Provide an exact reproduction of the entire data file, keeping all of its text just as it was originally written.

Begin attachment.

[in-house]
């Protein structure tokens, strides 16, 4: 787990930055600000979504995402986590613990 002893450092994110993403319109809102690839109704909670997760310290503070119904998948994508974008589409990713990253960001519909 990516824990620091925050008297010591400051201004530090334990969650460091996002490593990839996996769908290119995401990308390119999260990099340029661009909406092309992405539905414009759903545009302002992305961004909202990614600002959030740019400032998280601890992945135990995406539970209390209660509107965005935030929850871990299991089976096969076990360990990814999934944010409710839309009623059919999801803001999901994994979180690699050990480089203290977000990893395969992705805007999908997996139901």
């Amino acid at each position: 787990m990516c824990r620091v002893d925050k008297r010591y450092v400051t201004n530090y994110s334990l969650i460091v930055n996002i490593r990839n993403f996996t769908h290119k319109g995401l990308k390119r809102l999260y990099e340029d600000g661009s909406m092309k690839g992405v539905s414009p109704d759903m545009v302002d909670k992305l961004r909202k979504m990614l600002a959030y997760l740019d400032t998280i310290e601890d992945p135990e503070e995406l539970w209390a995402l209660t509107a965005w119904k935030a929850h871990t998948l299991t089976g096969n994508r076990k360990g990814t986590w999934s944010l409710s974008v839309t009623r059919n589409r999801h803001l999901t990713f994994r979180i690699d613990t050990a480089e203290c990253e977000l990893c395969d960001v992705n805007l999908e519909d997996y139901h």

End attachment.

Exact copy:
[in-house]
């Protein structure tokens, strides 16, 4: 787990930055600000979504995402986590613990 002893450092994110993403319109809102690839109704909670997760310290503070119904998948994508974008589409990713990253960001519909 990516824990620091925050008297010591400051201004530090334990969650460091996002490593990839996996769908290119995401990308390119999260990099340029661009909406092309992405539905414009759903545009302002992305961004909202990614600002959030740019400032998280601890992945135990995406539970209390209660509107965005935030929850871990299991089976096969076990360990990814999934944010409710839309009623059919999801803001999901994994979180690699050990480089203290977000990893395969992705805007999908997996139901």
């Amino acid at each position: 787990m990516c824990r620091v002893d925050k008297r010591y450092v400051t201004n530090y994110s334990l969650i460091v930055n996002i490593r990839n993403f996996t769908h290119k319109g995401l990308k390119r809102l999260y990099e340029d600000g661009s909406m092309k690839g992405v539905s414009p109704d759903m545009v302002d909670k992305l961004r909202k979504m990614l600002a959030y997760l740019d400032t998280i310290e601890d992945p135990e503070e995406l539970w209390a995402l209660t509107a965005w119904k935030a929850h871990t998948l299991t089976g096969n994508r076990k360990g990814t986590w999934s944010l409710s974008v839309t009623r059919n589409r999801h803001l999901t990713f994994r979180i690699d613990t050990a480089e203290c990253e977000l990893c395969d960001v992705n805007l999908e519909d997996y139901h």